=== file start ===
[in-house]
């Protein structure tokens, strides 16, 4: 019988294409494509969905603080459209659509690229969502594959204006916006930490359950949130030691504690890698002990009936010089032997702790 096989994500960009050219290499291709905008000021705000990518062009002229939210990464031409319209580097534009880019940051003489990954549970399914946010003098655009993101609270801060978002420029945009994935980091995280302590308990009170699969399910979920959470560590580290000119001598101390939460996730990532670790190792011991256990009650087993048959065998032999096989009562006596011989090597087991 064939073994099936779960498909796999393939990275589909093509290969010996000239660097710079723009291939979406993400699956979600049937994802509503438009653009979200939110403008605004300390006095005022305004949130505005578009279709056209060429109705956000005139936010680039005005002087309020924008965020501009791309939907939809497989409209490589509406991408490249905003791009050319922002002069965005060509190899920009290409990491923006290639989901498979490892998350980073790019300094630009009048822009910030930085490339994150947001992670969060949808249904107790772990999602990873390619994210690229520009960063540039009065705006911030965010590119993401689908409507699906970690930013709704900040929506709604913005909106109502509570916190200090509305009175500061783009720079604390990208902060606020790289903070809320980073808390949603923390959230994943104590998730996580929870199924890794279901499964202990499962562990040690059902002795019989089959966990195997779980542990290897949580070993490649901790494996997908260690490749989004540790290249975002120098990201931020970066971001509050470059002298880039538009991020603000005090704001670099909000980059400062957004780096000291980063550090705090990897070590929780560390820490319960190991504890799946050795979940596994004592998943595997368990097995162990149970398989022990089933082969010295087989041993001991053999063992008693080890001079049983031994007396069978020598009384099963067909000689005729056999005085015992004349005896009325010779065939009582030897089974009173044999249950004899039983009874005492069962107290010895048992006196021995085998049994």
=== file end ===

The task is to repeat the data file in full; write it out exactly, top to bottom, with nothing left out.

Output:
[in-house]
């Protein structure tokens, strides 16, 4: 019988294409494509969905603080459209659509690229969502594959204006916006930490359950949130030691504690890698002990009936010089032997702790 096989994500960009050219290499291709905008000021705000990518062009002229939210990464031409319209580097534009880019940051003489990954549970399914946010003098655009993101609270801060978002420029945009994935980091995280302590308990009170699969399910979920959470560590580290000119001598101390939460996730990532670790190792011991256990009650087993048959065998032999096989009562006596011989090597087991 064939073994099936779960498909796999393939990275589909093509290969010996000239660097710079723009291939979406993400699956979600049937994802509503438009653009979200939110403008605004300390006095005022305004949130505005578009279709056209060429109705956000005139936010680039005005002087309020924008965020501009791309939907939809497989409209490589509406991408490249905003791009050319922002002069965005060509190899920009290409990491923006290639989901498979490892998350980073790019300094630009009048822009910030930085490339994150947001992670969060949808249904107790772990999602990873390619994210690229520009960063540039009065705006911030965010590119993401689908409507699906970690930013709704900040929506709604913005909106109502509570916190200090509305009175500061783009720079604390990208902060606020790289903070809320980073808390949603923390959230994943104590998730996580929870199924890794279901499964202990499962562990040690059902002795019989089959966990195997779980542990290897949580070993490649901790494996997908260690490749989004540790290249975002120098990201931020970066971001509050470059002298880039538009991020603000005090704001670099909000980059400062957004780096000291980063550090705090990897070590929780560390820490319960190991504890799946050795979940596994004592998943595997368990097995162990149970398989022990089933082969010295087989041993001991053999063992008693080890001079049983031994007396069978020598009384099963067909000689005729056999005085015992004349005896009325010779065939009582030897089974009173044999249950004899039983009874005492069962107290010895048992006196021995085998049994």